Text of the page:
Figure 1. Corn plant in the V2, early V3 stage of growth and the location of the growing point in relation to the soil surface.
Originally published March 10, 2016
During the past week, corn fields have received in excess of 10-12 inches in the northern corn growing areas of Louisiana. Many of these corn fields range from having seed that has just started the germination process through the 2-3 leaf stage. Corn is extremely vulnerable to flooding prior to the 6-leaf stage or when the growing point is near or below the soil surface. Completely submerged plants are at a higher risk for damage than those partially submerged. Two to four days of flooded conditions is the most that corn can survive when it is less than the 6-leaf stage. After about 48 hours of flooding, the oxygen supply in the soil is depleted. With oxygen being depleted, the corn plants cannot perform or sustain important functions such as nutrient and water uptake, which is being impaired and inhibiting of root growth.
Air temperature is an important factor for the survival of corn under flooded conditions. When warm temperatures greater than 77° are experienced, corn may not survive even 24 hours. Cooler temperatures prolong the survival and once the growing point is above the water level the likelihood for survival improves greatly.
Also, just because the corn plants survive a flood in their early stages of development there still might be a long term negative impact on crop development and ultimately yield at the end of the season. An overabundance of soil moisture during the early vegetative stages retards corn root development. The implications occur later on during the growing season when it becomes dry and the root systems are not adequately developed to access available subsoil water. Also, be aware that flooding can result in losses of nitrogen through denitrification and leaching.
Overall, crop injury to flooding of less than 48 hours should be limited. To check plants for survival, the color of the growing point should be white and cream colored. A growing point that is darkening or is softening usually precedes plant death (Figure 1). Be sure to look for new growth 3-5 days after water drains from the field.
For fields that have just been planted, corn should typically emerge in 90 to 120 growing degree days (GDDs). Temperatures are used to calculate growing degree days (GDDs) or some people call them heat units (HU). Several formulas exist to calculate these GDD, but the one used most often is the “Modified 86/50 Cutoff Method” (MGDD).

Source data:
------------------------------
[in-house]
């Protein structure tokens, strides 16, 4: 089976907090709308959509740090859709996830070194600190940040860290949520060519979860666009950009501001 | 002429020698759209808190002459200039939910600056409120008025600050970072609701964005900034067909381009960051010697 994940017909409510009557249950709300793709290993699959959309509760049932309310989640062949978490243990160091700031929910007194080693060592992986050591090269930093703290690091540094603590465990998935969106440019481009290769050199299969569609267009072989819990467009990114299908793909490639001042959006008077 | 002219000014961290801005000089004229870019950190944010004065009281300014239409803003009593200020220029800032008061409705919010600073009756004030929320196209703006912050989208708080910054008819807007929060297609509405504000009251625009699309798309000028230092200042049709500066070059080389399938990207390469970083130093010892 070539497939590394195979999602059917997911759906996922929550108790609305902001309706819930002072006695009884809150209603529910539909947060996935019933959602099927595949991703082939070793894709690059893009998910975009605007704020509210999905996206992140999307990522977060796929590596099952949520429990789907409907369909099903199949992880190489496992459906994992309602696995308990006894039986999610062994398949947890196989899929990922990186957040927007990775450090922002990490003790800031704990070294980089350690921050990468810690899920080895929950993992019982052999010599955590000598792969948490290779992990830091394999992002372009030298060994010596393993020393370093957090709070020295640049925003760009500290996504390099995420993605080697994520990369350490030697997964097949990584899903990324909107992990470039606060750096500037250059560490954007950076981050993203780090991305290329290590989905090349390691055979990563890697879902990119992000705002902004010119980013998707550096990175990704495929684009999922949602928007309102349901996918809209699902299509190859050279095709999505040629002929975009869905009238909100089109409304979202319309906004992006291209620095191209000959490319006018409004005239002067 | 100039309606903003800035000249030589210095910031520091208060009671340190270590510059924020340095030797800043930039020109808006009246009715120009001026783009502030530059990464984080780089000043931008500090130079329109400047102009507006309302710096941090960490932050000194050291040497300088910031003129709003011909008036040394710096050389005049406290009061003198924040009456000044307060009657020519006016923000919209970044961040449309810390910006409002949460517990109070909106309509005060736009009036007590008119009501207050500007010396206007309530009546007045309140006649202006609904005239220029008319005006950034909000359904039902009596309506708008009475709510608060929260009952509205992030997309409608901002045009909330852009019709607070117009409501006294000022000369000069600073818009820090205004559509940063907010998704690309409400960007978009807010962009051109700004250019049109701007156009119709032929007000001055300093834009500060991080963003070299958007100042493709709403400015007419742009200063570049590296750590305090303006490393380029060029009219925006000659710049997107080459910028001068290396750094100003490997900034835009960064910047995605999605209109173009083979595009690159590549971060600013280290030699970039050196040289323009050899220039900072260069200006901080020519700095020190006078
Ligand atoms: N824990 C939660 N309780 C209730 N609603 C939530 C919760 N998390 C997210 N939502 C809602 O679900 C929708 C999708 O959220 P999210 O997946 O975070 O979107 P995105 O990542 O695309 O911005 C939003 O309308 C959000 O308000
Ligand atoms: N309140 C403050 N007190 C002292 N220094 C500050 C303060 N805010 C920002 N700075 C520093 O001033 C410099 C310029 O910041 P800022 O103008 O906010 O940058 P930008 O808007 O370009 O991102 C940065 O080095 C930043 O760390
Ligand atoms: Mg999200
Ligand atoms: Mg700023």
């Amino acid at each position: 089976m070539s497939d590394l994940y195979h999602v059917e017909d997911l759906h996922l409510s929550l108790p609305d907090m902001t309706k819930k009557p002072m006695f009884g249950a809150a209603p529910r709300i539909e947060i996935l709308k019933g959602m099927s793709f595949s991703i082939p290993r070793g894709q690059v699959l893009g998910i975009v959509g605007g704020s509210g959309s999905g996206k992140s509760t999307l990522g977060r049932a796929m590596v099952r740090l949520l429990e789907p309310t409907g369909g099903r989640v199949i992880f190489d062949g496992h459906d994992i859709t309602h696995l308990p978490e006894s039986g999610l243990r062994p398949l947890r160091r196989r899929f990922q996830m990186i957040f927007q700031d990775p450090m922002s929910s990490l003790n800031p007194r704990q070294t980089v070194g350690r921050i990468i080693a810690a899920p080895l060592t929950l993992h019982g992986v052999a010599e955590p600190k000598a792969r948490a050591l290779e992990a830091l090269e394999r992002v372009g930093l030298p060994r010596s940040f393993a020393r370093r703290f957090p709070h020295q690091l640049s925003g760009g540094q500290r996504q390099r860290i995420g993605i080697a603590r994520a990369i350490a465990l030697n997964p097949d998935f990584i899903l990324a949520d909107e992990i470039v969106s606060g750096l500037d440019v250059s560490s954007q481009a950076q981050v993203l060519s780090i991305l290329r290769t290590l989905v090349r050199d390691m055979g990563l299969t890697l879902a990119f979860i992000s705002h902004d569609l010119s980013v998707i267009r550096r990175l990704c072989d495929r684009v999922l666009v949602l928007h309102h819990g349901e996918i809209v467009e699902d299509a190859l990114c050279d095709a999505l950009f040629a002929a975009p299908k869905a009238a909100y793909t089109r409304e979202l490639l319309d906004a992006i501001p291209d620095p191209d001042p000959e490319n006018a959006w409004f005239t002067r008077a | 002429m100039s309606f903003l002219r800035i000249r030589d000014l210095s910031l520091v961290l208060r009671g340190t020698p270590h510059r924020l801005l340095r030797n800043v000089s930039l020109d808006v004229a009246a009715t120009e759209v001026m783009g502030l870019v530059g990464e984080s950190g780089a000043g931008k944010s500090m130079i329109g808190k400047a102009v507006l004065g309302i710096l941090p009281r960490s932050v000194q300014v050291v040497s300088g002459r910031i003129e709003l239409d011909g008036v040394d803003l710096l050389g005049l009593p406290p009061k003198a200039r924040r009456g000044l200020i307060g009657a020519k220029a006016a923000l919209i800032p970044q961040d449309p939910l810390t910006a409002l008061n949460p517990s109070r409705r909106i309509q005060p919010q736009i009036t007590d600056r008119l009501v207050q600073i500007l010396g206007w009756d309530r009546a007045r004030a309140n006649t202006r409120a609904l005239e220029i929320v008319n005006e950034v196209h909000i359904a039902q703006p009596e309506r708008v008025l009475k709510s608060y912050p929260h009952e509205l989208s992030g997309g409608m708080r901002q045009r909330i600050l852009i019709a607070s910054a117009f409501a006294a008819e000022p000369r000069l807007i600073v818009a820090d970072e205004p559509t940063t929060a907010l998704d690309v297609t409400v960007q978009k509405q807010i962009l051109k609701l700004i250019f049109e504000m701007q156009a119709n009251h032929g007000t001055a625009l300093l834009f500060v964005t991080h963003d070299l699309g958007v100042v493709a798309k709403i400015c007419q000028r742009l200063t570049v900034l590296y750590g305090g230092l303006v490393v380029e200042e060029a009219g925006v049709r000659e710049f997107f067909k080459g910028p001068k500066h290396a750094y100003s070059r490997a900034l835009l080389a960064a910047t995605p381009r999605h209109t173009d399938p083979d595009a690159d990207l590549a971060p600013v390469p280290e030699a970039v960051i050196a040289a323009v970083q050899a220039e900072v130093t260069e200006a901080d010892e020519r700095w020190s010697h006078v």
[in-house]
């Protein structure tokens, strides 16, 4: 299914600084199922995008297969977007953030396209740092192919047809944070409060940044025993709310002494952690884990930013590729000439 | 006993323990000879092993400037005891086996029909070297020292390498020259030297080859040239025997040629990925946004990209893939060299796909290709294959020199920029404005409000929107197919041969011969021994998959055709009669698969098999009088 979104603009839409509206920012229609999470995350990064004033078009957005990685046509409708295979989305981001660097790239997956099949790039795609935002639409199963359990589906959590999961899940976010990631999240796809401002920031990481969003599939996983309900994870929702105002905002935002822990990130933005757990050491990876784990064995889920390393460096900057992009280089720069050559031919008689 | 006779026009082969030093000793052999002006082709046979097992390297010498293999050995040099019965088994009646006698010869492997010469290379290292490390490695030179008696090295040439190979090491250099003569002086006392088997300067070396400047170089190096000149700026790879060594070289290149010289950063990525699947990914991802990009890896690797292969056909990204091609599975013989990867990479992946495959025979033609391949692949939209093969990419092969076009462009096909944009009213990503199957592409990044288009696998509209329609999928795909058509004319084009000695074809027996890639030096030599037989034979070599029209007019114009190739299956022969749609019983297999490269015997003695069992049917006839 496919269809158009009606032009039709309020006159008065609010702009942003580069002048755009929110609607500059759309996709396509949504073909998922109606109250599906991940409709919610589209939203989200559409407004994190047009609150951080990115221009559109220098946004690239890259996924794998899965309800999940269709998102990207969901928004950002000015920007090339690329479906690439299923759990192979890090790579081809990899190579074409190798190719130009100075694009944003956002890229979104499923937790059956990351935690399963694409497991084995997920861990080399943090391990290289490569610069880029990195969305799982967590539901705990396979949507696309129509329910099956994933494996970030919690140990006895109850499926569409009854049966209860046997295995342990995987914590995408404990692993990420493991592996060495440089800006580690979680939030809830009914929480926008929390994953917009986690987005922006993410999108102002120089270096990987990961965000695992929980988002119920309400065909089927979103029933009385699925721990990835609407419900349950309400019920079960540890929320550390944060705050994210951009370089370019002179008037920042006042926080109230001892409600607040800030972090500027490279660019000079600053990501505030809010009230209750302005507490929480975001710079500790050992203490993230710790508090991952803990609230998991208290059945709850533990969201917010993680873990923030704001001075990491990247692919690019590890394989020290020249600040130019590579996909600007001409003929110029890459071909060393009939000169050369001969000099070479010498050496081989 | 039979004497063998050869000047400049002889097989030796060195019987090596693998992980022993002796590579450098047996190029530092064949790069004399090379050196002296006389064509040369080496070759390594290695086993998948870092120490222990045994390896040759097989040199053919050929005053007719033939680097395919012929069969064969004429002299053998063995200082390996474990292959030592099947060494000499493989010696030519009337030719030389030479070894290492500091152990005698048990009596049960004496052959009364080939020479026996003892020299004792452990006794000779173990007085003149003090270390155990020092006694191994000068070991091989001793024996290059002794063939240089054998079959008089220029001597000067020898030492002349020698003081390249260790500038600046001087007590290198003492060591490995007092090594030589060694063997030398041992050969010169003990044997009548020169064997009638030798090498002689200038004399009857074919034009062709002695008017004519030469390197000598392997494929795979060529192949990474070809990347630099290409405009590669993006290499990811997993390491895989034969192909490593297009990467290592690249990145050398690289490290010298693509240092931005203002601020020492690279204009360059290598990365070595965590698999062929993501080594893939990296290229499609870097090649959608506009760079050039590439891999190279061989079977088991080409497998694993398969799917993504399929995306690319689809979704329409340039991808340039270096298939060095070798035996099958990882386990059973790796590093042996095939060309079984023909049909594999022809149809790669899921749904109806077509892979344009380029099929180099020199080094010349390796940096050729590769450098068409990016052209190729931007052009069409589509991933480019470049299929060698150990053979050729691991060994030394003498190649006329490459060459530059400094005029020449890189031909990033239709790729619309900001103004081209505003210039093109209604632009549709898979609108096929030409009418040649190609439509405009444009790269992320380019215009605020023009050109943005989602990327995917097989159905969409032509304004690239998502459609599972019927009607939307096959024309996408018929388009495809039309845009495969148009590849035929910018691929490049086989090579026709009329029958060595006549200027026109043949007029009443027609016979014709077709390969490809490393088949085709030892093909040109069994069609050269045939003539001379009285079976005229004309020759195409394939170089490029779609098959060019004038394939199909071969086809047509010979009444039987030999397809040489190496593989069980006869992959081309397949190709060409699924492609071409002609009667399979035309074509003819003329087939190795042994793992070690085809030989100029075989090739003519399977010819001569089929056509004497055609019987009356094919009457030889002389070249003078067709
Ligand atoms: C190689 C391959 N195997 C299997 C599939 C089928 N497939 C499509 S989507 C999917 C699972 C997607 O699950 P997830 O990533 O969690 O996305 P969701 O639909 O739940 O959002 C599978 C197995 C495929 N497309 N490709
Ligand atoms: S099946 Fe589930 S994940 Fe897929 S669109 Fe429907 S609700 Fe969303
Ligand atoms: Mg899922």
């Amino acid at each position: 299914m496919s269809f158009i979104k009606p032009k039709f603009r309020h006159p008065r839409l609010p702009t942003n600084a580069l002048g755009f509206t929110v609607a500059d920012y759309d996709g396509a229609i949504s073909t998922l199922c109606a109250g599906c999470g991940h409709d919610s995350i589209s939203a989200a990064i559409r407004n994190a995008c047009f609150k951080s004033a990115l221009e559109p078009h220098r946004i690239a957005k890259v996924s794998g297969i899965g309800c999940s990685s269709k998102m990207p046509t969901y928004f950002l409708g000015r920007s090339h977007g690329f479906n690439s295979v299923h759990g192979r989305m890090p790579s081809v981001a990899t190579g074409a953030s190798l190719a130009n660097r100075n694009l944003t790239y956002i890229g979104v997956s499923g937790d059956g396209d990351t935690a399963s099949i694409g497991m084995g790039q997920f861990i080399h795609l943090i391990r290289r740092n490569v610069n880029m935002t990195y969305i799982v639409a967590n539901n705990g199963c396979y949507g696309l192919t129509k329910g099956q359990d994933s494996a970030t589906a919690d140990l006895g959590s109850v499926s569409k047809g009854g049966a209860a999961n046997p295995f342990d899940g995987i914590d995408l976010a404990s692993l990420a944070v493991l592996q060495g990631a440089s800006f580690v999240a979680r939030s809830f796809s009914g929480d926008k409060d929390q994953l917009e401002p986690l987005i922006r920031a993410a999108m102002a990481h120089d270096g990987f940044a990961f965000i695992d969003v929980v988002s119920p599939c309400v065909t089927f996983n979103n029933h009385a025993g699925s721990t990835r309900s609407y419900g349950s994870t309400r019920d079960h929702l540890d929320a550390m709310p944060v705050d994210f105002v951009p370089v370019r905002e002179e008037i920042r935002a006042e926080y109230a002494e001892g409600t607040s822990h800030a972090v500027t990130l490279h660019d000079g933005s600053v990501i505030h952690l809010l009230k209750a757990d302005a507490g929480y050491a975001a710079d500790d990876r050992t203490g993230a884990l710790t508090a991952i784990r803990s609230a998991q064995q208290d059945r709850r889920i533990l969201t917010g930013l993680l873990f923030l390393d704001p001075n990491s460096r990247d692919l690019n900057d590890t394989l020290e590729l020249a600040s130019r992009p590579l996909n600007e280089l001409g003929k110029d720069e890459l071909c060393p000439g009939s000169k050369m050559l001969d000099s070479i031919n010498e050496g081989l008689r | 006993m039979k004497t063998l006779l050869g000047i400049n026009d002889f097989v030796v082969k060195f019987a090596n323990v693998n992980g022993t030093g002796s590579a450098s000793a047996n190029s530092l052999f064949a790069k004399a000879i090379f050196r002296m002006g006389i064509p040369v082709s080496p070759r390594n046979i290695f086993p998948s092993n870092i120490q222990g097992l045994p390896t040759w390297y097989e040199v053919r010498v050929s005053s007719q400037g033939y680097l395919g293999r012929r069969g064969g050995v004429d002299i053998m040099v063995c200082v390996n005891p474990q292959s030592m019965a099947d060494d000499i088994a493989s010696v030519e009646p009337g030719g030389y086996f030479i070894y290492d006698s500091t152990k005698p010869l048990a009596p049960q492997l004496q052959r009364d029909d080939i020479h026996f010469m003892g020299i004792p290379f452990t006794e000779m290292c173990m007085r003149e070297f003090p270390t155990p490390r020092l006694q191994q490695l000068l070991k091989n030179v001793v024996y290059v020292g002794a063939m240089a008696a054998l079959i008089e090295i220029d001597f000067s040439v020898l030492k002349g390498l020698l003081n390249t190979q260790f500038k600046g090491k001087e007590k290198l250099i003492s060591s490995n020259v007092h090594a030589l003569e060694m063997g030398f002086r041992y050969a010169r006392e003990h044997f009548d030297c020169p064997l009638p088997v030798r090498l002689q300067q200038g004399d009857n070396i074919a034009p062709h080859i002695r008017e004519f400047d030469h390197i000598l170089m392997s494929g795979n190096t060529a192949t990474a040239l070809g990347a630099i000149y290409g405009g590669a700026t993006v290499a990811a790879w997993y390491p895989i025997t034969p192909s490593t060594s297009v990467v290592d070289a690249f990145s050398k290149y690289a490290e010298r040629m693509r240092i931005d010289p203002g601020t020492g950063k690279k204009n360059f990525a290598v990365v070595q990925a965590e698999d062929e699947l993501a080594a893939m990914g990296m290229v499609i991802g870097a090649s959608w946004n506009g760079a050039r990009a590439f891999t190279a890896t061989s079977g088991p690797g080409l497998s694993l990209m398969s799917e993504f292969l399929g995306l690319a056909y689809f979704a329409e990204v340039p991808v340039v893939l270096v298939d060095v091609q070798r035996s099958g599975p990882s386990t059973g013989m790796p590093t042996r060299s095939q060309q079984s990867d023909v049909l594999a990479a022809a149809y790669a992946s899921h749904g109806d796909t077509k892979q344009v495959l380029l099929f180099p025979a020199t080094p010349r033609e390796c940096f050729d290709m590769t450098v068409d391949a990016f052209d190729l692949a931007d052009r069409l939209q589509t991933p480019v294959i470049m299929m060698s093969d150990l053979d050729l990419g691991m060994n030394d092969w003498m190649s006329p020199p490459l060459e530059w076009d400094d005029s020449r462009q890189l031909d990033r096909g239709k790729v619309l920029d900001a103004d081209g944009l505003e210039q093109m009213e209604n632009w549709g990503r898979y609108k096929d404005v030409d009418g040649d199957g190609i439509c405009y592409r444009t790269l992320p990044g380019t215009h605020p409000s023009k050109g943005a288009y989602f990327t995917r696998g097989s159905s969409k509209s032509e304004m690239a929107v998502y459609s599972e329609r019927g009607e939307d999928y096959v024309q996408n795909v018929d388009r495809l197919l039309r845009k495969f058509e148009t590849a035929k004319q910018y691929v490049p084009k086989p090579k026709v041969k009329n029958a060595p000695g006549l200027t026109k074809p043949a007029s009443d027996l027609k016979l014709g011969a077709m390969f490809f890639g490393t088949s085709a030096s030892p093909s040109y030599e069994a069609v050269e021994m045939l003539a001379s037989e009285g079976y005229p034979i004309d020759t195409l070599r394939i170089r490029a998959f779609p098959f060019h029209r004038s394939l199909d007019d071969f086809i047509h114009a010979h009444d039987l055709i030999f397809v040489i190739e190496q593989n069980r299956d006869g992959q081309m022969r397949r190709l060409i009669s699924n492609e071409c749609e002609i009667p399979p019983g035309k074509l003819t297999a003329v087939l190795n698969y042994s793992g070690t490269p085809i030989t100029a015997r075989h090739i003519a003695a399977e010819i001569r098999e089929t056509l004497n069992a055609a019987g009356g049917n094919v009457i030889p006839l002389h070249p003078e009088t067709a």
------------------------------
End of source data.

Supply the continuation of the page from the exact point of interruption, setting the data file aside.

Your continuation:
MGDD for any given day are calculated by subtracting 50 from the average daily temperature. The average daily temperature is calculated by adding the daily high and the daily low temperatures and then dividing by two.
GDD = Max. Temp + Min. Temp. – 50F
Two criteria or rules exist when calculating MGDD. First, if the daily high was greater than 86F, then 86F is used to calculate the average. Second, if the daily low was less than 50F, then 50F is used to calculate the average. These upper and lower temperature thresholds or limits define the boundaries beyond which corn develops very slowly, if at all. Keep in mind as the soil dries, a crust may form and hinder the corn plants from emerging. Count the number of emerged plants and determine if struggling seedlings will reach the soil surface. Assess replant options based on surviving stands, corn yields begin to decline when final plant stands fall below 27,000 plants per acre. An option to consider is rotary hoeing for breaking the soil crust in some situations, although hoeing may reduce stands possibly by 5-10 percent.
Another issue related to flooding is disease problems such as crazy top. This disease develops when soils have been flooded shortly after planting or before plants are in the 4-5 true leaf stage. Saturation for 24-48 hours is sufficient for infection to occur.
For further questions contact, Dan Fromme, State Corn, Grain Sorghum, and Cotton Specialist with the LSU AgCenter. email@example.com